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Charlie Munger on Why Reading Alone Won't Make You a Good Investor

Warren Buffett (Trades, Portfolio) and Charlie Munger (Trades, Portfolio) are both avid readers. They believe the only way to improve your intelligence and stay ahead of the competition is to be continually reading and improving your investment process. In fact, Munger once went so far as to say, "I don't know anyone who is wise who doesn't read a lot."


But in the same reply, Munger also issued a warning. He said that it is not enough to be an avid reader. To be really successful in any field, you have to be both an avid reader and have the right intellect to take the lessons learned and apply them to real life.

Munger on reading

Buffett's right-hand man made these comments at the 2004 Berkshire Hathaway (NYSE:BRK.A) (NYSE:BRK.B) annual meeting of shareholders.

Buffett asked Munger to add his two cents following Buffett's response to a shareholder who asked The Oracle of Omaha if he could share his thoughts on the best reading material for those investors seeking to improve their process.

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Buffett responded by saying that when he started out investing, he spent much more time looking at companies. "We would look at everything in sight that we thought we could understand," he explained. "The world hasn't changed in that respect. There may be some more people doing it, but there are a lot more companies to look at now," Buffett added.

When you've found interesting companies, the best approach is to "read everything in sight," about the companies, their industry and their competitors. That's the only way to make sure you know as much as possible about its firm and outlook. Only then can you make an informed decision.

Buffett then handed over to Munger, who said:


"You have to have a temperament, really, which grabs the correct ideas and does something with those ideas. And I think most people who read a lot don't have the necessary temperament, and they grab the ideas or they're simply confused by the mass of material. And, of course, that won't work."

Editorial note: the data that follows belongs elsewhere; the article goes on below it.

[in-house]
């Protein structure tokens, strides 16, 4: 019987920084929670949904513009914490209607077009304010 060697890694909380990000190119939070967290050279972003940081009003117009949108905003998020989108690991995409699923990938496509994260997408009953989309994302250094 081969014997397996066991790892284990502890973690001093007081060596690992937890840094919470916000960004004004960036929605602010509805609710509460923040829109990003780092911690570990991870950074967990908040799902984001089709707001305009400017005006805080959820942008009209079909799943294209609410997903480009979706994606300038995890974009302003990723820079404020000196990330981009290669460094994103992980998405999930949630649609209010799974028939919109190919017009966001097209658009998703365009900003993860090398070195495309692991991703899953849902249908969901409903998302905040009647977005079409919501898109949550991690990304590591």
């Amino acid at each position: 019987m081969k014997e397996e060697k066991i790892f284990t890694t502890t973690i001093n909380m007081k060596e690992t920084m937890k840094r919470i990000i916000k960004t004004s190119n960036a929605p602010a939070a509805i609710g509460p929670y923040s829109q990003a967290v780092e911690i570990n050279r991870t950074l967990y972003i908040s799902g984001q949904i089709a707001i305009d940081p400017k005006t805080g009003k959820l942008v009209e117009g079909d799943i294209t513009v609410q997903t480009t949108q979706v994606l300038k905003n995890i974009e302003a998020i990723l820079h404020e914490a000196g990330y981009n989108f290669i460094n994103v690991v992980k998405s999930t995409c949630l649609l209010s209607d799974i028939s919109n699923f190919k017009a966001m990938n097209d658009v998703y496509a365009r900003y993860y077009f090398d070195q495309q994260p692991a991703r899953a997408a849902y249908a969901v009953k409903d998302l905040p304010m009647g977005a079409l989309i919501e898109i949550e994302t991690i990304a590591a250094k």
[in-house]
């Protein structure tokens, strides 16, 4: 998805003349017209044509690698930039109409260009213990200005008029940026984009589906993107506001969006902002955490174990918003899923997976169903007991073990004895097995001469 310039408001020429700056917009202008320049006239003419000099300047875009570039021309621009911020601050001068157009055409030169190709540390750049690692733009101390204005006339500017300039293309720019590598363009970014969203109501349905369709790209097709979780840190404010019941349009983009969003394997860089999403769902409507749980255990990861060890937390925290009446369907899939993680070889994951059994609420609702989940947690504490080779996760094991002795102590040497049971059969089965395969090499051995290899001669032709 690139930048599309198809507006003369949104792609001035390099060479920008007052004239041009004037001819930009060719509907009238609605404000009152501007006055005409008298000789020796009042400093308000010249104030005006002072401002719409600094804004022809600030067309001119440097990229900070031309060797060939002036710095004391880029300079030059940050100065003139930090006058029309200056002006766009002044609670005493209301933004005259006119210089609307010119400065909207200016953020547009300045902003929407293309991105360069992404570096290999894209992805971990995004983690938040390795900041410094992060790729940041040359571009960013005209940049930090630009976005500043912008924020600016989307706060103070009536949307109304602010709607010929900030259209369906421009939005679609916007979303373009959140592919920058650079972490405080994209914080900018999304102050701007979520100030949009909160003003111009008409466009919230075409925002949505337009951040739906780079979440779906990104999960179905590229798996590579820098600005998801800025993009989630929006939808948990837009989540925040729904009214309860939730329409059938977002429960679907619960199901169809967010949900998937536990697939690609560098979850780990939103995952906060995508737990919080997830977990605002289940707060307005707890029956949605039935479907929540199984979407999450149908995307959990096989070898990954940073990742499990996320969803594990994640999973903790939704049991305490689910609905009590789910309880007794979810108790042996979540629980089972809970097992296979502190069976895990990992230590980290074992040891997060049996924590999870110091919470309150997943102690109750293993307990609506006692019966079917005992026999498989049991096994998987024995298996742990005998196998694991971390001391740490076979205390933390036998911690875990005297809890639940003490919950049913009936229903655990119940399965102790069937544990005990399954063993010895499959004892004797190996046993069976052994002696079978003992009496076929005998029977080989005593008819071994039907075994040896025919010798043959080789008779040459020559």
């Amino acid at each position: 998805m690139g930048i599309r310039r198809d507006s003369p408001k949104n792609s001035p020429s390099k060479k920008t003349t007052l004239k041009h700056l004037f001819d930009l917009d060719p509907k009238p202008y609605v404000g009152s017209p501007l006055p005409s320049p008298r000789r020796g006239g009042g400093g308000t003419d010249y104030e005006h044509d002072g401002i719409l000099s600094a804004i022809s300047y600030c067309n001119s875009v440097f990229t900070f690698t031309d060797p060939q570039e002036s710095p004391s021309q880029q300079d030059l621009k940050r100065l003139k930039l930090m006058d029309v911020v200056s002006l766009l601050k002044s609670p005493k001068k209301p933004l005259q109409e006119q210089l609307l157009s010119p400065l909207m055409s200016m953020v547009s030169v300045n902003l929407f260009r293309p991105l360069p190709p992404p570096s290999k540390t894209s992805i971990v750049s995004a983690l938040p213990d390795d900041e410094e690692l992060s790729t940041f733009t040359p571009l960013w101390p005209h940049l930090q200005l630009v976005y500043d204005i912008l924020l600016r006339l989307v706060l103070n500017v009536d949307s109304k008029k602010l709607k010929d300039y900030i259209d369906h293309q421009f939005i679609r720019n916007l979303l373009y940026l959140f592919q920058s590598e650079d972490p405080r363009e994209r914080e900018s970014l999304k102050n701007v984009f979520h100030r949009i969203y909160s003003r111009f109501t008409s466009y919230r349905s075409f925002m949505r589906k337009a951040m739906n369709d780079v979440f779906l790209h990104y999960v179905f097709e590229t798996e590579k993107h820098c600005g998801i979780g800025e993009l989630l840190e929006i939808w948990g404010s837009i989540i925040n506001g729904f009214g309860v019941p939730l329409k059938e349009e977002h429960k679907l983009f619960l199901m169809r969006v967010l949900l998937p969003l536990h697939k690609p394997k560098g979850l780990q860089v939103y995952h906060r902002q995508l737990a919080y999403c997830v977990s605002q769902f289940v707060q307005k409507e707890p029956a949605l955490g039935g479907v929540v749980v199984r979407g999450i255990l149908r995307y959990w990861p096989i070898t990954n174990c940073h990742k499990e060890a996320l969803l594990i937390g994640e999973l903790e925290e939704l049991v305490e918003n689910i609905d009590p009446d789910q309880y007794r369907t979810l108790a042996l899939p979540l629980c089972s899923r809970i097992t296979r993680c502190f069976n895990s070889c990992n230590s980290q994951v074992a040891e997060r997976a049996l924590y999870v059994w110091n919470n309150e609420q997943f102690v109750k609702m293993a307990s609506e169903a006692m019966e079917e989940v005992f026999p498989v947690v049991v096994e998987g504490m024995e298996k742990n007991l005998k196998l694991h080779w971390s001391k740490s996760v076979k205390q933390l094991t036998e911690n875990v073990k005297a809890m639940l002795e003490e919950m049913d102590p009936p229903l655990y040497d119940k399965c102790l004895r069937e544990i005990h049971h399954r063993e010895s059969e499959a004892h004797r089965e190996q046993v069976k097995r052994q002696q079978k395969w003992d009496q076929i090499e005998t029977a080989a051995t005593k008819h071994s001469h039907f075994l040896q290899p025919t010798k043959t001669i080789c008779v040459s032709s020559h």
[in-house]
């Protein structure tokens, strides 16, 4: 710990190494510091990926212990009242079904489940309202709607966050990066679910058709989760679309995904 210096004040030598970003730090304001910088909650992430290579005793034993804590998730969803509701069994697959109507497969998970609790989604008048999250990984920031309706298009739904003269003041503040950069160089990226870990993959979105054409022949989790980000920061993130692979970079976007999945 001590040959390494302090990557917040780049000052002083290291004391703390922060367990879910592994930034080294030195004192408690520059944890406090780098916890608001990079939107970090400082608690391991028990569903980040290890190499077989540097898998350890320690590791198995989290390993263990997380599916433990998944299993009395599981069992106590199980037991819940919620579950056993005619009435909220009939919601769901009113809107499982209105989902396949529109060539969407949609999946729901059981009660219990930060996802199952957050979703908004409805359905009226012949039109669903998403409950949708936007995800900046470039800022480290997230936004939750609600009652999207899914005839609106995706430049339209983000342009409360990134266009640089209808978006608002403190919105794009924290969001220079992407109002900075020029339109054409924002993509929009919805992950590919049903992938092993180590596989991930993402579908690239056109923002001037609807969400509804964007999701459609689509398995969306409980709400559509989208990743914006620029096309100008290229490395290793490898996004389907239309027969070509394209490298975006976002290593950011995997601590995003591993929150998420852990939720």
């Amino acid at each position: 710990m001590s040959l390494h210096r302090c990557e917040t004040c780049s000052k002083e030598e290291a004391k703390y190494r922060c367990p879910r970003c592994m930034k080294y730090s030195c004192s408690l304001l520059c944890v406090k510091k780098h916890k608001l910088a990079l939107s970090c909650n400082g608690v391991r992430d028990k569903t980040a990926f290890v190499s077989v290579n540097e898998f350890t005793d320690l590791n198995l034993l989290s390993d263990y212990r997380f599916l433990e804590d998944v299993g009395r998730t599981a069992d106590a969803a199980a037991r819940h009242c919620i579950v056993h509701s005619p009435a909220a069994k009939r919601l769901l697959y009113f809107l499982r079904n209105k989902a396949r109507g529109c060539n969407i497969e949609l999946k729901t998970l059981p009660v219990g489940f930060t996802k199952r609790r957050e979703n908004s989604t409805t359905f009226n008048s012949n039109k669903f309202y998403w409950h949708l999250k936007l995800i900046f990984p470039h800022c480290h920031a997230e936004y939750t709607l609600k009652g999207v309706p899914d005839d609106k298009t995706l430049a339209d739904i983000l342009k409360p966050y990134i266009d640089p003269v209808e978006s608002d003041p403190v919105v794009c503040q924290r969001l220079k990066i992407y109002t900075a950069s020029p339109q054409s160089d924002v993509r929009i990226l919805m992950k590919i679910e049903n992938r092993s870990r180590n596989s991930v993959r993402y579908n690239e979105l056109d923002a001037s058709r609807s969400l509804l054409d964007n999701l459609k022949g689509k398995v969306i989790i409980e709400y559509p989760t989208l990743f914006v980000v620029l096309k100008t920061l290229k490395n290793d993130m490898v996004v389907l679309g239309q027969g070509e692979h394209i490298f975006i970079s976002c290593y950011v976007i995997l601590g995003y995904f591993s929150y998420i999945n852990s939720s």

Buffett agreed, adding:


"I mean, if you can't control yourself, no matter what the intellect you bring to the process, you know, you're going to have disasters. And Charlie and have seen one after another that -- It's not a business that requires extraordinary intellect. It does require extraordinary discipline. That shouldn't be so difficult. But as I look around the world sometimes, apparently it is quite difficult. I mean, the whole world went a little mad a few years back in terms of investments. And you say to yourself, "How could that happen? Don't they learn anything for the earlier ones?" But, you know, what we learn from history is that people don't learn from history. And you certainly see that in financial markets all the time."



The bottom line

Buffett has said on many occasions that he believes investing is all about temperament and not intelligence. This is the same point.

Investing is just as much about getting comfortable with yourself and your limits as an investor than anything else. If you don't know what you are comfortable owning, and the limits of your circle of competence, then the chances of you making a severe mistake are much higher.

Reading is a great way to improve your knowledge and understanding of any topic, but it is never going to be a shortcut. Just because you have read a book on investing, does not guarantee that you will be able to outperform the market for the next 10 years.

Understanding that is the difference between an average investor and a great investor. And as Munger and Buffett explained in 2004, some people have it, but many people don't.

Disclosure: The author owns shares of Berkshire Hathaway.

Read more here:

  • Warren Buffett Explains Why Berkshire Does Not Give Analysts Special Treatment
  • Warren Buffett's Thoughts on Intrinsic Value and Berkshire's Stock Price
  • What Makes a Good Retail Business According to Buffett



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This article first appeared on GuruFocus.